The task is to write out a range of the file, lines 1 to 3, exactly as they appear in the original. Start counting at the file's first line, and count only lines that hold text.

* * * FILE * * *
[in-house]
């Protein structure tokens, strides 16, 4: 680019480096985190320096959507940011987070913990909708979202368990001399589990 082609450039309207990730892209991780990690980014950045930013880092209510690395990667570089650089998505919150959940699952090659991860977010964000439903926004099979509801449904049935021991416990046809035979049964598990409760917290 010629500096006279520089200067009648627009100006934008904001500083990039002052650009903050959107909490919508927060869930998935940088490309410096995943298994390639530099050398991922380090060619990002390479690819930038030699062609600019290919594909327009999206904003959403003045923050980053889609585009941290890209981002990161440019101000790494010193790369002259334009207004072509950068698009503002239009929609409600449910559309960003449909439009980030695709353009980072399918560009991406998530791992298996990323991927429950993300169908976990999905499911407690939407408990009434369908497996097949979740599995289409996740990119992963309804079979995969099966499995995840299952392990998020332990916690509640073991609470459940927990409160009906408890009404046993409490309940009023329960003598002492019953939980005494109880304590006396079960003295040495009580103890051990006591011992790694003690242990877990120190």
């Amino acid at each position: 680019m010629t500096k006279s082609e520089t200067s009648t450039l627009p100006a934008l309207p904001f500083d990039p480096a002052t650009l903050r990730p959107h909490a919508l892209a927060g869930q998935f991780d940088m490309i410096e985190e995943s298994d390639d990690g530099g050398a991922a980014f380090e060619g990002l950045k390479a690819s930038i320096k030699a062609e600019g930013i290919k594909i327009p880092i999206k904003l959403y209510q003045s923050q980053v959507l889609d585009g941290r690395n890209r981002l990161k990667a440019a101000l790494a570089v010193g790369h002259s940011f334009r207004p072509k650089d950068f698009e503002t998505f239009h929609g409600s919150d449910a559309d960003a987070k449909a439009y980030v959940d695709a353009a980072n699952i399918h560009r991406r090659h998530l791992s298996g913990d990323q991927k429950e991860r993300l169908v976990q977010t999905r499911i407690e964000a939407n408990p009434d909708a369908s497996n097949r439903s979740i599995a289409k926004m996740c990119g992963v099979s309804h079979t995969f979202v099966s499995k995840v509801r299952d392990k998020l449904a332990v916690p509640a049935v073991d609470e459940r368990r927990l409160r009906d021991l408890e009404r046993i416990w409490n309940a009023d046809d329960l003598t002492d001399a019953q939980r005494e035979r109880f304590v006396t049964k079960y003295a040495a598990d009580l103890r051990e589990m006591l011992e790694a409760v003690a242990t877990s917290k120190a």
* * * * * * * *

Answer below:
[in-house]
């Protein structure tokens, strides 16, 4: 680019480096985190320096959507940011987070913990909708979202368990001399589990 082609450039309207990730892209991780990690980014950045930013880092209510690395990667570089650089998505919150959940699952090659991860977010964000439903926004099979509801449904049935021991416990046809035979049964598990409760917290 010629500096006279520089200067009648627009100006934008904001500083990039002052650009903050959107909490919508927060869930998935940088490309410096995943298994390639530099050398991922380090060619990002390479690819930038030699062609600019290919594909327009999206904003959403003045923050980053889609585009941290890209981002990161440019101000790494010193790369002259334009207004072509950068698009503002239009929609409600449910559309960003449909439009980030695709353009980072399918560009991406998530791992298996990323991927429950993300169908976990999905499911407690939407408990009434369908497996097949979740599995289409996740990119992963309804079979995969099966499995995840299952392990998020332990916690509640073991609470459940927990409160009906408890009404046993409490309940009023329960003598002492019953939980005494109880304590006396079960003295040495009580103890051990006591011992790694003690242990877990120190």
């Amino acid at each position: 680019m010629t500096k006279s082609e520089t200067s009648t450039l627009p100006a934008l309207p904001f500083d990039p480096a002052t650009l903050r990730p959107h909490a919508l892209a927060g869930q998935f991780d940088m490309i410096e985190e995943s298994d390639d990690g530099g050398a991922a980014f380090e060619g990002l950045k390479a690819s930038i320096k030699a062609e600019g930013i290919k594909i327009p880092i999206k904003l959403y209510q003045s923050q980053v959507l889609d585009g941290r690395n890209r981002l990161k990667a440019a101000l790494a570089v010193g790369h002259s940011f334009r207004p072509k650089d950068f698009e503002t998505f239009h929609g409600s919150d449910a559309d960003a987070k449909a439009y980030v959940d695709a353009a980072n699952i399918h560009r991406r090659h998530l791992s298996g913990d990323q991927k429950e991860r993300l169908v976990q977010t999905r499911i407690e964000a939407n408990p009434d909708a369908s497996n097949r439903s979740i599995a289409k926004m996740c990119g992963v099979s309804h079979t995969f979202v099966s499995k995840v509801r299952d392990k998020l449904a332990v916690p509640a049935v073991d609470e459940r368990r927990l409160r009906d021991l408890e009404r046993i416990w409490n309940a009023d046809d329960l003598t002492d001399a019953q939980r005494e035979r109880f304590v006396t049964k079960y003295a040495a598990d009580l103890r051990e589990m006591l011992e790694a409760v003690a242990t877990s917290k120190a």